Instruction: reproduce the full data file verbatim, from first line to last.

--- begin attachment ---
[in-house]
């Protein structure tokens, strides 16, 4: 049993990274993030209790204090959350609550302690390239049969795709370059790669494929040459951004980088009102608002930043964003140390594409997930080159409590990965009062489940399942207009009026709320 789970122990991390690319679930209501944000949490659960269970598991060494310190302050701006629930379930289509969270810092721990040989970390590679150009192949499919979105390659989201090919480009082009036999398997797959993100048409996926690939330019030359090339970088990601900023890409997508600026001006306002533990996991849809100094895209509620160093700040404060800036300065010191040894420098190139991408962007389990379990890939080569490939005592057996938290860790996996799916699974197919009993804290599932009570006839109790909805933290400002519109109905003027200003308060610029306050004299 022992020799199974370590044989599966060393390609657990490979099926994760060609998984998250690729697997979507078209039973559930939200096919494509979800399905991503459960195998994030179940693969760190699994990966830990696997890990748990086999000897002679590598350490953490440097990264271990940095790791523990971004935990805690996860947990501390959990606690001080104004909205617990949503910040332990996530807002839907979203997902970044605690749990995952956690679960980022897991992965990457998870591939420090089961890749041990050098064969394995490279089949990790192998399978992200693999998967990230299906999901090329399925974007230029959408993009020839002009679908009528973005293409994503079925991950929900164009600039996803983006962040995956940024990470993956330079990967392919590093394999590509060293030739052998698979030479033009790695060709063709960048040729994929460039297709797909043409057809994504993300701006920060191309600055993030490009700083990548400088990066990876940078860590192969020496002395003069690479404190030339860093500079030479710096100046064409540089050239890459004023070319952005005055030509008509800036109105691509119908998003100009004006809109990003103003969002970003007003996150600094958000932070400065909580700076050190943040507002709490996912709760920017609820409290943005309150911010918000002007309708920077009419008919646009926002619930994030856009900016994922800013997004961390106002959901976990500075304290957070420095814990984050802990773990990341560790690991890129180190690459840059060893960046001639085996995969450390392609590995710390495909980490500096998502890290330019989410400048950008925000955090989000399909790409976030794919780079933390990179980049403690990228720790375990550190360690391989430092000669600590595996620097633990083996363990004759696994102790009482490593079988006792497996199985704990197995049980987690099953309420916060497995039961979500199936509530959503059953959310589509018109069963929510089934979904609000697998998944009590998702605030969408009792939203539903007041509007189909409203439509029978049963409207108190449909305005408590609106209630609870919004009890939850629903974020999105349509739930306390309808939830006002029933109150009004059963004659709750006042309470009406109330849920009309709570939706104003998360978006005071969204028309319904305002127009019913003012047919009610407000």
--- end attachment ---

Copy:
[in-house]
């Protein structure tokens, strides 16, 4: 049993990274993030209790204090959350609550302690390239049969795709370059790669494929040459951004980088009102608002930043964003140390594409997930080159409590990965009062489940399942207009009026709320 789970122990991390690319679930209501944000949490659960269970598991060494310190302050701006629930379930289509969270810092721990040989970390590679150009192949499919979105390659989201090919480009082009036999398997797959993100048409996926690939330019030359090339970088990601900023890409997508600026001006306002533990996991849809100094895209509620160093700040404060800036300065010191040894420098190139991408962007389990379990890939080569490939005592057996938290860790996996799916699974197919009993804290599932009570006839109790909805933290400002519109109905003027200003308060610029306050004299 022992020799199974370590044989599966060393390609657990490979099926994760060609998984998250690729697997979507078209039973559930939200096919494509979800399905991503459960195998994030179940693969760190699994990966830990696997890990748990086999000897002679590598350490953490440097990264271990940095790791523990971004935990805690996860947990501390959990606690001080104004909205617990949503910040332990996530807002839907979203997902970044605690749990995952956690679960980022897991992965990457998870591939420090089961890749041990050098064969394995490279089949990790192998399978992200693999998967990230299906999901090329399925974007230029959408993009020839002009679908009528973005293409994503079925991950929900164009600039996803983006962040995956940024990470993956330079990967392919590093394999590509060293030739052998698979030479033009790695060709063709960048040729994929460039297709797909043409057809994504993300701006920060191309600055993030490009700083990548400088990066990876940078860590192969020496002395003069690479404190030339860093500079030479710096100046064409540089050239890459004023070319952005005055030509008509800036109105691509119908998003100009004006809109990003103003969002970003007003996150600094958000932070400065909580700076050190943040507002709490996912709760920017609820409290943005309150911010918000002007309708920077009419008919646009926002619930994030856009900016994922800013997004961390106002959901976990500075304290957070420095814990984050802990773990990341560790690991890129180190690459840059060893960046001639085996995969450390392609590995710390495909980490500096998502890290330019989410400048950008925000955090989000399909790409976030794919780079933390990179980049403690990228720790375990550190360690391989430092000669600590595996620097633990083996363990004759696994102790009482490593079988006792497996199985704990197995049980987690099953309420916060497995039961979500199936509530959503059953959310589509018109069963929510089934979904609000697998998944009590998702605030969408009792939203539903007041509007189909409203439509029978049963409207108190449909305005408590609106209630609870919004009890939850629903974020999105349509739930306390309808939830006002029933109150009004059963004659709750006042309470009406109330849920009309709570939706104003998360978006005071969204028309319904305002127009019913003012047919009610407000």